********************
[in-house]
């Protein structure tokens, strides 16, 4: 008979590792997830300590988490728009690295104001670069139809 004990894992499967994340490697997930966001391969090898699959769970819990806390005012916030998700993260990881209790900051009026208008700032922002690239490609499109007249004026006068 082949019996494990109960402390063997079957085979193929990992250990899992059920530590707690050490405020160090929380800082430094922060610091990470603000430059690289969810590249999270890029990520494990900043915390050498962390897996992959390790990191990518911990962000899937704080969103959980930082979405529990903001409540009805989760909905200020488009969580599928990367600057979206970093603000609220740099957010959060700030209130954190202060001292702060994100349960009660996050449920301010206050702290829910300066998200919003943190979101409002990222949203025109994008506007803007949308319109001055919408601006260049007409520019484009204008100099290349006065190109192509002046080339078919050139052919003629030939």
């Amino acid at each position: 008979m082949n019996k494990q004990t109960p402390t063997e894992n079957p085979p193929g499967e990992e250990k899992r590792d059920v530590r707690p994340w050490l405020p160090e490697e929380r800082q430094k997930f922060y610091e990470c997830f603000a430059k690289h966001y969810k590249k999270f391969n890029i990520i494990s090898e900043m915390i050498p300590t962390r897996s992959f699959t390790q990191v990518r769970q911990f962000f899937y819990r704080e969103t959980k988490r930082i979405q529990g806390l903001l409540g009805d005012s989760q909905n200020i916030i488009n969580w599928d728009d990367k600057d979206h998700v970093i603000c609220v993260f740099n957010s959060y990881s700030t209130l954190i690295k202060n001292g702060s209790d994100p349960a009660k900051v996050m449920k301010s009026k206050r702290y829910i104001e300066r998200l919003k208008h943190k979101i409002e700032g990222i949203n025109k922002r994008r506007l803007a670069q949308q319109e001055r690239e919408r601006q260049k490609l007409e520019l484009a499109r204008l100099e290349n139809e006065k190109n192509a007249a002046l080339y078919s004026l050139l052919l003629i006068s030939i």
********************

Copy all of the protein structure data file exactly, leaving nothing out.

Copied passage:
[in-house]
């Protein structure tokens, strides 16, 4: 008979590792997830300590988490728009690295104001670069139809 004990894992499967994340490697997930966001391969090898699959769970819990806390005012916030998700993260990881209790900051009026208008700032922002690239490609499109007249004026006068 082949019996494990109960402390063997079957085979193929990992250990899992059920530590707690050490405020160090929380800082430094922060610091990470603000430059690289969810590249999270890029990520494990900043915390050498962390897996992959390790990191990518911990962000899937704080969103959980930082979405529990903001409540009805989760909905200020488009969580599928990367600057979206970093603000609220740099957010959060700030209130954190202060001292702060994100349960009660996050449920301010206050702290829910300066998200919003943190979101409002990222949203025109994008506007803007949308319109001055919408601006260049007409520019484009204008100099290349006065190109192509002046080339078919050139052919003629030939």
């Amino acid at each position: 008979m082949n019996k494990q004990t109960p402390t063997e894992n079957p085979p193929g499967e990992e250990k899992r590792d059920v530590r707690p994340w050490l405020p160090e490697e929380r800082q430094k997930f922060y610091e990470c997830f603000a430059k690289h966001y969810k590249k999270f391969n890029i990520i494990s090898e900043m915390i050498p300590t962390r897996s992959f699959t390790q990191v990518r769970q911990f962000f899937y819990r704080e969103t959980k988490r930082i979405q529990g806390l903001l409540g009805d005012s989760q909905n200020i916030i488009n969580w599928d728009d990367k600057d979206h998700v970093i603000c609220v993260f740099n957010s959060y990881s700030t209130l954190i690295k202060n001292g702060s209790d994100p349960a009660k900051v996050m449920k301010s009026k206050r702290y829910i104001e300066r998200l919003k208008h943190k979101i409002e700032g990222i949203n025109k922002r994008r506007l803007a670069q949308q319109e001055r690239e919408r601006q260049k490609l007409e520019l484009a499109r204008l100099e290349n139809e006065k190109n192509a007249a002046l080339y078919s004026l050139l052919l003629i006068s030939i």